The biscuits will be amazingly tender, acting a bit like a steamed dumpling. The bottom of each dumpling is thoroughly drenched in gravy flavour, and you will not need a knife to cut them; just scoop up delicious mouthfuls of biscuit and gravy with a fork or spoon, as you see fit.

Now, if you're the sort of person that doesn't consider it breakfast without eggs, just poach or fry up some eggs while the biscuits are in the oven, and serve them right on top of the dished-up biscuits and gravy.

January 08, 2014

Orange Ginger Zander

Happy 2014 from Always In The Kitchen! Shall we start the new year with some fish?

This is a slight adaptation of Anne Lindsay's Teriyaki Orange Fish Fillets (from Lighthearted Everyday Cooking). I note that the amount of soy sauce called for in the recipe was virtually undetectable in the finished dish, and recommend that if you want an actual teriyaki flavour, you will need to substantially increase the soy. I'm going to try it with triple soy next time, to see if it can earn the "teriyaki" in the name. I might add a little sesame oil, too, just to enhance the Japanese flavour profile, but even as is, it is a very nice dish.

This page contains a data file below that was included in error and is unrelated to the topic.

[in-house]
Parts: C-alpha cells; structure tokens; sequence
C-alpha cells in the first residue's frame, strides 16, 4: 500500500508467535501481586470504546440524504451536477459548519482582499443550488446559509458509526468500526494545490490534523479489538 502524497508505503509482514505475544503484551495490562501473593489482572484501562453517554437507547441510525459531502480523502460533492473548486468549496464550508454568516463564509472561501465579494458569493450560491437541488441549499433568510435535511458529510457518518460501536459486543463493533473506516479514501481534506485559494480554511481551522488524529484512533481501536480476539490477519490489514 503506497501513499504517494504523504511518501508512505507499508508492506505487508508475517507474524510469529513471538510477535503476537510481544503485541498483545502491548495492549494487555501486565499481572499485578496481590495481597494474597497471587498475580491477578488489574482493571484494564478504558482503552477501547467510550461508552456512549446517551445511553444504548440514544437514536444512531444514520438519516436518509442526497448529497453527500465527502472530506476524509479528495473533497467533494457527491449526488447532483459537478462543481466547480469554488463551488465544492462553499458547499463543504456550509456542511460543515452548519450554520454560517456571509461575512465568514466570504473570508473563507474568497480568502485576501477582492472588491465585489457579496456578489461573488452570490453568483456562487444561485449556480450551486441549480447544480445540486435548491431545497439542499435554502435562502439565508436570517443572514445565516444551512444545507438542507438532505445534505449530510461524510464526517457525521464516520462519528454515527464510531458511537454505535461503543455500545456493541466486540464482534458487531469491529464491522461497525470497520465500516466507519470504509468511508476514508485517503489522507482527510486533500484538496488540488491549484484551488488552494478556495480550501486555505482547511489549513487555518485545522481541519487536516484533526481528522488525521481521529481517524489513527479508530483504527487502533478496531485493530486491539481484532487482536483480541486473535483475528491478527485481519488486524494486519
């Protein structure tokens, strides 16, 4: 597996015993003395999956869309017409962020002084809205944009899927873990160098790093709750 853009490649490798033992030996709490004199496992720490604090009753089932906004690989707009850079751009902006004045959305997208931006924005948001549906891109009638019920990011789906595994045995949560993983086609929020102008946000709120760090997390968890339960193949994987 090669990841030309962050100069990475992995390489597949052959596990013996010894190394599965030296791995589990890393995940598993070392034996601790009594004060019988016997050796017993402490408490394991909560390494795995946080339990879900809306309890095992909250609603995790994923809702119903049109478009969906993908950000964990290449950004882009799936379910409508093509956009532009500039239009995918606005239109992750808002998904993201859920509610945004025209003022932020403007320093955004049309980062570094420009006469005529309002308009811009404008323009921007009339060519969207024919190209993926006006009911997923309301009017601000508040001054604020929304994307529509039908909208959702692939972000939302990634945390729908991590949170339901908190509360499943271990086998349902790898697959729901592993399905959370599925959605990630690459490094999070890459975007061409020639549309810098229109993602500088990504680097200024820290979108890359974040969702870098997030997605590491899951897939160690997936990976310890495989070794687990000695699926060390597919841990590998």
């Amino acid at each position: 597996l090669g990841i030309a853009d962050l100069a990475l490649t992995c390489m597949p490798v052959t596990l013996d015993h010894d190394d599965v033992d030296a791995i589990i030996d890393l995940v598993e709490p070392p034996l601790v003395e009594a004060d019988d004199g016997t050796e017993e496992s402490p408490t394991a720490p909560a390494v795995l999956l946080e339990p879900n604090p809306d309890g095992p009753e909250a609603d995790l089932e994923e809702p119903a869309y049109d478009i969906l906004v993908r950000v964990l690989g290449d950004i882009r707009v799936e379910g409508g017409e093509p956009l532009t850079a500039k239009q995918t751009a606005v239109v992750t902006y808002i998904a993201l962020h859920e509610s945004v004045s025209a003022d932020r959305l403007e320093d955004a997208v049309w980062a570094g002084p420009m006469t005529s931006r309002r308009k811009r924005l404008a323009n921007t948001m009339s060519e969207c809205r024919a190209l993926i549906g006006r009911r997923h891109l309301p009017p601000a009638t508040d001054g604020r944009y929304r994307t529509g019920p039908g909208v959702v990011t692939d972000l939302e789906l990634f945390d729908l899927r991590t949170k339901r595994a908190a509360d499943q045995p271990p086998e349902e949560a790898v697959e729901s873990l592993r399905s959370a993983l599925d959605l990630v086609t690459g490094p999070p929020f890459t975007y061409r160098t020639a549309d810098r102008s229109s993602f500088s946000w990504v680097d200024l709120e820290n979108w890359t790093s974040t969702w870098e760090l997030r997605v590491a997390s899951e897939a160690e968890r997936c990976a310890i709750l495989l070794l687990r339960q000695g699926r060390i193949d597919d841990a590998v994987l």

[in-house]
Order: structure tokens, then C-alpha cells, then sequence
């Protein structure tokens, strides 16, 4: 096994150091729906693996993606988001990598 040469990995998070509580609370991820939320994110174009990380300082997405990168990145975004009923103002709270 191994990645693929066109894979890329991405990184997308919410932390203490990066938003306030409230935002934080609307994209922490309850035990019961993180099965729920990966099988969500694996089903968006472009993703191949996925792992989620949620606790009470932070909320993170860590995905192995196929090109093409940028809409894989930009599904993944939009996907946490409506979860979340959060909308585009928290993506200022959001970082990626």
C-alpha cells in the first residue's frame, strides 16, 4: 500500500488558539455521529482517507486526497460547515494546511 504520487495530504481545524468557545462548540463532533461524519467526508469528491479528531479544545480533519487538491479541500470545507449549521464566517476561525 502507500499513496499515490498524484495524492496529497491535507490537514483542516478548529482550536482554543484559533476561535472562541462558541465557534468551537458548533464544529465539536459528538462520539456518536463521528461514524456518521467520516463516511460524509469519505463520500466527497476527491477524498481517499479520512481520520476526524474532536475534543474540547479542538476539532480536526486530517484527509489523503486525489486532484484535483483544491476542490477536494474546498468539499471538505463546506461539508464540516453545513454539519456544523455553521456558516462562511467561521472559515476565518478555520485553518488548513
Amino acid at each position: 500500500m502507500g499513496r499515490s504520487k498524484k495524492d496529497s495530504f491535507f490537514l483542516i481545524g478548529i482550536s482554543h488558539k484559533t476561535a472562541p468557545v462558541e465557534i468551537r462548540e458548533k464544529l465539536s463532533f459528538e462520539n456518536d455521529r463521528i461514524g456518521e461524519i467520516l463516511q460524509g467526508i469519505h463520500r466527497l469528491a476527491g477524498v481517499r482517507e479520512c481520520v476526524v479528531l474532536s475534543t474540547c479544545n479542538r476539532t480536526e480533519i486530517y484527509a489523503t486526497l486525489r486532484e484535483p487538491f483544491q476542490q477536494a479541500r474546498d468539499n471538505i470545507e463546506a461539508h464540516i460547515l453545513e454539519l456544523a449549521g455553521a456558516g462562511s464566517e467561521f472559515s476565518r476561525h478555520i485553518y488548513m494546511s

You can use any mild fish for this - I used zander (also known as pike-perch) but halibut, basa, sole, or tilapia would all work nicely. The fish cooks very quickly, so do not start cooking until your accompanying dishes are almost ready to serve.

For the orange component, I used clementines (zest and freshly squeezed juice). I wish I had kept some long strands of zest for garnish, and I will next time, just for the prettiness of presentation.